Portable mattress is like sleeping on air

SoundAsleep's air mattress looks like a regular bed, but folds into a tote bag when deflated.

SoundAsleep’s air mattress looks like a regular bed, but folds into a tote bag when deflated.


Air mattresses have grown sturdier, more comfortable, and, of late, taller, making them great for taking along on driving vacations -- or even overseas trips -- where there may be more people than beds in your accommodations.

Always on the lookout for improvements, I’ve fallen in like with the new SoundAsleep Dream Series Raised Air Mattress. Available in queen and twin sizes that accommodate standard size sheets, these beds have an internal pump that lies practically flat against the side of the mattress, and inflate in about four minutes with the turn of a knob.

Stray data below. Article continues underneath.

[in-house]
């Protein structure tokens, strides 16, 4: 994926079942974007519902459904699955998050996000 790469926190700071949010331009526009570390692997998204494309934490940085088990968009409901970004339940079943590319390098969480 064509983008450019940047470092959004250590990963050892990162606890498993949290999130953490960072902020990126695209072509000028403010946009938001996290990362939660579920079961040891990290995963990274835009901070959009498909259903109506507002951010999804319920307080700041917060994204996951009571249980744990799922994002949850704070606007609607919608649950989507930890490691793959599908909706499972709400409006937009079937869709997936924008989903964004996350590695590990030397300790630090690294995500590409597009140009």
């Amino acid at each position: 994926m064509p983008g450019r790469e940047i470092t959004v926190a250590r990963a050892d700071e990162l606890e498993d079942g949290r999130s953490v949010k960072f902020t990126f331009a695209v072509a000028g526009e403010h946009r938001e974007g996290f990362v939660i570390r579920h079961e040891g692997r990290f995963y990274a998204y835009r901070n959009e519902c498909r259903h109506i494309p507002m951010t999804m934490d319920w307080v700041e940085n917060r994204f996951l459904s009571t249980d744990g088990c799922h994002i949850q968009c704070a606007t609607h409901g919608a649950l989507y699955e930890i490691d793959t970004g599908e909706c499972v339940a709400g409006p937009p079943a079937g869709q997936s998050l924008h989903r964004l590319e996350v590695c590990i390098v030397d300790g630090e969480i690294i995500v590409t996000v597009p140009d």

The soft flocked top surface makes for a pillow-top effect rather than the typical rubbery feel. Forty internal individual air coils in the queen size (21 in the twin) help maintain shape and firmness and reinforce durability (one puncture won’t lead to collapse).

While some competing airbed models inflate to as high as 24 inches, these can weigh double the SoundAsleep’s 19 pounds in queen size; 13 pounds in twin. That wins the SoundAsleep big-time points for travel. The price is also less than other premium models. Rolled or folded in its included travel bag, this air mattress takes up no more space than a loaded tote bag.


Info: SoundAsleep Dream Series Raised Air Mattress is about $120 in queen size; $95 in twin.

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